Learning from "Breaking Bad"

I have put off writing this post because I know many people DVR  the finale of "Breaking Bad" and haven't had a chance to watch it yet. For those who have yet to see the "Breaking Bad" finale STOP READING HERE.  

For everyone else, you know that the show ended with Walter White, the lead character making a unique estate plan. Throughout the series, the audience watched the once mild high school chemistry teacher Walter White deal with cancer. Mr. White turns to making Methamphetamines as a way of providing for his family once he is gone. To accomplish this goal he starts to manufacture and distribute his own brand of high purity meth under the alias “Heisenberg” with a cascading success that eventually leads to a spiraling downfall of consequences for him and his loved ones.

While a fugitive from justice in the final episode, he makes an estate plan to help him pass on his drug money to his family. The main obstacle to leaving the proceeds of his blue crystal empire to his children or wife is that any trace of the money earned by illegal activity including narcotic manufacturing and distribution and several murders is subject to seizure and forfeiture by federal authorities including the Drug Enforcement Agency. White is not one to be deterred from finding an ingenious solution to a difficult problem and demonstrates this throughout the series including a train robbery and erasing a hard drive with a giant magnet outside a police impound facility. Walter’s solution is to leverage the high net worth of his fellow co-founders of Gray Matter, a pharmaceutical company that White sold his share in during its early days for thousands and now is worth billions. (whoops!) White observes that the Schwartzes, current heads of Gray Matter, make a multimillion-dollar donation to drug treatment centers throughout the Southwest United States. White then confronts the Schwartzes at their home and asks them to set up an irrevocable trust, a trust that cannot be changed once executed, for the benefit of White’s son, Walter Jr. Walter White brings just under ten million dollars in cash to help fund the trust. White then makes the explicit instructions that Walter Jr. receive control of the trust when he turns eighteen and that any expenses including estate planning attorney fees and gift taxes associated with the transfer be paid from his cash only and none of the Schwartzes assets. To persuade the Schwartzes to comply with his planning requests, White claims to have hired two assassins to monitor them and make sure they follow through. You don't have to go to law school to know that this is illegal. Even despite it's illegality, this type of transfer has the best chance of meeting White's goal. By selecting 3rd parties with a high net worth to launder his cash through extortion and threat of death, the Schwartzes will most likely comply and draw less attention from federal authorities after already making a sizable donation to another cause that was semi Walter White related.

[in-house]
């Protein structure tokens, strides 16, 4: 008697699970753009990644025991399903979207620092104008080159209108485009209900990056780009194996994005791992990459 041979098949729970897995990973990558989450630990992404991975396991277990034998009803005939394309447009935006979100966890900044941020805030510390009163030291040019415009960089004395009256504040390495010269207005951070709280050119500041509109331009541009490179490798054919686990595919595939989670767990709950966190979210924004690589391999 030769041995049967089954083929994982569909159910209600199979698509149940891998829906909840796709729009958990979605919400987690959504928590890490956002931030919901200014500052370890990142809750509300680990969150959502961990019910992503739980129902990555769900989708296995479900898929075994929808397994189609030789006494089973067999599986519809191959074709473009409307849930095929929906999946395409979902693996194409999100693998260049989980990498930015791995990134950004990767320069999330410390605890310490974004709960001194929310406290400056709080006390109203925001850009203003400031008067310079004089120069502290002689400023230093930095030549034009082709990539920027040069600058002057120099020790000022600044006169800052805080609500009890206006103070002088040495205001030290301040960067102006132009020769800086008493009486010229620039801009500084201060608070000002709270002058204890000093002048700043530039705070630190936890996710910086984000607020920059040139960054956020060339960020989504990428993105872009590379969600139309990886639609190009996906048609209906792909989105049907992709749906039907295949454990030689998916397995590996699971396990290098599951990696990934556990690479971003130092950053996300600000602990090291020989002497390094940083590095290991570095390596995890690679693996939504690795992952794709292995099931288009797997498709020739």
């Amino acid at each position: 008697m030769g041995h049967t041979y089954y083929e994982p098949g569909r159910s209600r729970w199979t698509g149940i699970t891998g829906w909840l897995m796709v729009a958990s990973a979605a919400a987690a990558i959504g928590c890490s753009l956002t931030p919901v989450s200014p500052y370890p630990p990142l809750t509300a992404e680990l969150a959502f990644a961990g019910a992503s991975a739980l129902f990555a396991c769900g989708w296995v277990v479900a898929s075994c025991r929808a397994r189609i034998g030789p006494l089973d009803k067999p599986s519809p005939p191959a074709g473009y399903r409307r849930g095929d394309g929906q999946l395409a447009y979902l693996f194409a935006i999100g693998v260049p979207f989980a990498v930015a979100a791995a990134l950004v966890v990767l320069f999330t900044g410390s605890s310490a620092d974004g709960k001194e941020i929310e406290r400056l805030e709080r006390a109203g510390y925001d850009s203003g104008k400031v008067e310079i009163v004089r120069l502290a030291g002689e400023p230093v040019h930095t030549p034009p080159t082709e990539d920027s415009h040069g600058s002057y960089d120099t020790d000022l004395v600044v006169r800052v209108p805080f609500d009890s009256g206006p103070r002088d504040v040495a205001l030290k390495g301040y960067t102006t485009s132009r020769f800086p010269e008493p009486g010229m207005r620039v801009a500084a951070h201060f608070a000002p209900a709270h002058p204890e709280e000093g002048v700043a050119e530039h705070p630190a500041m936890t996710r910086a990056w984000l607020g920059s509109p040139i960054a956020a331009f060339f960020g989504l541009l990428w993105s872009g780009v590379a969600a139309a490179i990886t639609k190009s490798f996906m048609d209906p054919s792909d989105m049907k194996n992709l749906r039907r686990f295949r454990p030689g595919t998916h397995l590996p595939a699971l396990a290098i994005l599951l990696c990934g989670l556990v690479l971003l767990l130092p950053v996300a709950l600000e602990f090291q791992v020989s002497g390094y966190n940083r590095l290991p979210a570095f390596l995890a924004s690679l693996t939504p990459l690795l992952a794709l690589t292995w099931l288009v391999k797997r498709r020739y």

Oh, the things we can learn from TV.